Following CHA's launch of the New Covenant initiative in 1995, the association's efforts to forge links among sponsors and to provide important information and resources to sponsors became stronger than ever. Winter and spring of 1996 were marked by a series of meetings where women religious who held key leadership positions in health care could learn more about alternative sponsorship arrangements.

In 1994, recognizing the need to keep sponsors informed of rapid changes in the ministry and processes for creating new forms of sponsorship and relevant canon law, CHA held its first official program for sponsors. In 1995, CHA created a Sponsor Services Committee and in 1997 a Canon Law Committee. (In 2004, the committees merged.) The name of the sponsors' program, held regularly after 1994, evolved from Sponsorship Symposium to Sponsorship Forum to Sponsorship Institute, its present title. Sponsors also were invited periodically after the late 1990s to breakfast programs during the annual CHA Assembly and, beginning in 1998, to a meeting for leaders of women's religious institutes, held in conjunction with the annual assembly of the Leadership Conference of Women Religious. All of these gatherings provided real-time opportunities for sponsors to engage personally with the issues.

At a Canon Law Forum convened by CHA in 1997 and attended by canon law experts and bishops, Fr. Francis G. Morrisey, OMI, JCD, noted that joint ventures, pooling of resources of Catholic health care providers and similar undertakings had led to situations that, canonically speaking, needed clarification. Developments in Catholic health care in the U.S. had leaped ahead of the canon laws designed to govern them, he said.

Among resources for sponsors, CHA published in 1996, In Their Own Words: An Assessment of Evolving Arrangements by the Sponsors Who Use Them, a document in which women religious gave pros and cons of the new models and described the soul searching that went into adopting them.

At a meeting convened by CHA in early 1998, sponsors and lay system leaders called on the association to track and publish information on changes in sponsorship models as they arose. According to Sr. Barbara McMullen, CDP, CHA's senior associate for sponsor services, it was intended to be the first of many conversations aimed at a deeper awareness of what it means to be accountable for a ministry of the church.

Participants also recommended that CHA help define what attributes people in sponsorship positions should possess to carry out their roles and encourage mutual mentoring between religious and lay leaders.

The following year (1999), CHA convened a special committee charged with exploring and strengthening relationships among sponsors to identify sponsor-related concerns significant enough to address together, and to identify related services that CHA should provide. Partly as a result of this committee's work, CHA, working with Jennings, Ryan & Kolb of West Springfield, Mass., determined a need for a theology of sponsorship and convened a blue-ribbon group of theologians to explore the theology in depth. Disciplines represented in what came to be known as the Sponsorship of Catholic Ministries Think Tank included ecclesiology, sacramental, pastoral and moral theology, and canon law. Participants were charged with reviewing current sponsorship models, identifying best practices and alternative models and developing a bibliography of resources.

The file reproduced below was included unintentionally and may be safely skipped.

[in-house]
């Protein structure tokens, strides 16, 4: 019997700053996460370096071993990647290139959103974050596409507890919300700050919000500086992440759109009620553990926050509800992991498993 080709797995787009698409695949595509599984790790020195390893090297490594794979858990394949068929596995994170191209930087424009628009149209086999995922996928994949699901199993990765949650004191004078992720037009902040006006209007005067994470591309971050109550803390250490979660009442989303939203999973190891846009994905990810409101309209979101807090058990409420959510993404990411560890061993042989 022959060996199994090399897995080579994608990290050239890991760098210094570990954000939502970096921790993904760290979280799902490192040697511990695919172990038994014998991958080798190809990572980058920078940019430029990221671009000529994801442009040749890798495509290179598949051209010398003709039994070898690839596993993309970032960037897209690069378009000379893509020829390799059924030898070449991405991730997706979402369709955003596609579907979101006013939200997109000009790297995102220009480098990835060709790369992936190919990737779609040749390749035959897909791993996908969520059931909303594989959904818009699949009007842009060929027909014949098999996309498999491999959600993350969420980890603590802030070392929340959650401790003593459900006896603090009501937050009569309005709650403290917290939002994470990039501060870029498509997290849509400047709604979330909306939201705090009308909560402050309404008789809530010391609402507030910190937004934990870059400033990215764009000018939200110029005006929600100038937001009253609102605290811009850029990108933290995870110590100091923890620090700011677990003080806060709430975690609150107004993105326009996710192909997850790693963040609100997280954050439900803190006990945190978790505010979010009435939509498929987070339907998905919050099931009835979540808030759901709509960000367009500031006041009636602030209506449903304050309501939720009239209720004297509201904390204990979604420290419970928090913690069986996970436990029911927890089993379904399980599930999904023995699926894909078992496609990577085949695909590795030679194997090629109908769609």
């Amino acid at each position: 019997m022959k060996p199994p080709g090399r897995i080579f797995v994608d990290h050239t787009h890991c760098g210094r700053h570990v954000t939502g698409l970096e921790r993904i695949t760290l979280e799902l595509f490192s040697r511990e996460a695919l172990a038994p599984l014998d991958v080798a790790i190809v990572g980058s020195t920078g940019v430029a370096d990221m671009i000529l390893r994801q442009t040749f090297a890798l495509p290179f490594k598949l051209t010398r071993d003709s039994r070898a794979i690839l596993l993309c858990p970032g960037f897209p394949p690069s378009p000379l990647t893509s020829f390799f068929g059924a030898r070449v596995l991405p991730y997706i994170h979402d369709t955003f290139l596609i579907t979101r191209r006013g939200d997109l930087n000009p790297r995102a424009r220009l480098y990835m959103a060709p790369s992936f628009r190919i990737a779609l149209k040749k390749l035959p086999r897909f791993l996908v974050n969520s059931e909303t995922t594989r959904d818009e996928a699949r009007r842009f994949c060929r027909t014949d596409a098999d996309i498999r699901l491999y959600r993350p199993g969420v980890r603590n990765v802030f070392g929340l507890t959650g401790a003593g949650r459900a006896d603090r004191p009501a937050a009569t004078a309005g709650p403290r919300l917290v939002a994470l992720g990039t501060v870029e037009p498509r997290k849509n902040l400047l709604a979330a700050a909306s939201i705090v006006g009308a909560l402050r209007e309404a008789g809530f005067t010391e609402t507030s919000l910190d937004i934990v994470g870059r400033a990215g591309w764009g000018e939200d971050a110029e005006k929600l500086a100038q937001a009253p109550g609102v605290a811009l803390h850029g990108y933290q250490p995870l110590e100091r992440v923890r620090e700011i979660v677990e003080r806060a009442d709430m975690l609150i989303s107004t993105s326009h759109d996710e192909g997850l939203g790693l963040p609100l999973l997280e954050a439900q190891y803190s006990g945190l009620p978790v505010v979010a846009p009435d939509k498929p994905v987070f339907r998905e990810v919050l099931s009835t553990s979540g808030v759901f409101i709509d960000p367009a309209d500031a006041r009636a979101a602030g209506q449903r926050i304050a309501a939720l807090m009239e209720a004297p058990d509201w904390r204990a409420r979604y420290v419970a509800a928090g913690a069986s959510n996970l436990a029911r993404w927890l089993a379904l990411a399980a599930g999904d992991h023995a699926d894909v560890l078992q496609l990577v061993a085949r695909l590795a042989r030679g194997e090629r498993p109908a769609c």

In subsequent years, as the think tank evolved and drew in new members, the group focused on building a common understanding of the theological foundations of sponsorship. The groups developed texts for the ministry that were reviewed by CHA members, bishops, theologians and canon lawyers outside the groups, and officials in Rome. They were published in 2005.

By the mid-2000s, CHA recognized an increasing need for trustees to understand the theological foundations and related values of the ministry. In 2005, in conjunction with the American Hospital Association, CHA offered a development program for trustees. Then, in 2007, CHA offered three new resources with both sponsors and trustees in mind: One Vine, Different Branches: Sponsorship and Governance in Catholic Ministries; Core Elements for Leaders of Catholic Ministry: A Reflection Guide; and Personal Development Plan for Leaders in Catholic Ministries: Sponsor-Trustee-Executive. CHA also targeted trustees in four sessions at the Catholic Health Assembly in 2008.

The second decade of the 21st century would bring new challenges to Catholic health care, including critical questions related to another round of changes in the health care marketplace and a renewal of challenges from outside groups. But the formation efforts of the 1990s and 2000s had built a strong base of leaders with courage and vision, and Catholic health care would be well prepared to grapple with all that lay ahead.

PAMELA SCHAEFFER is the former editor of Health Progress.



The Changing Face of Leadership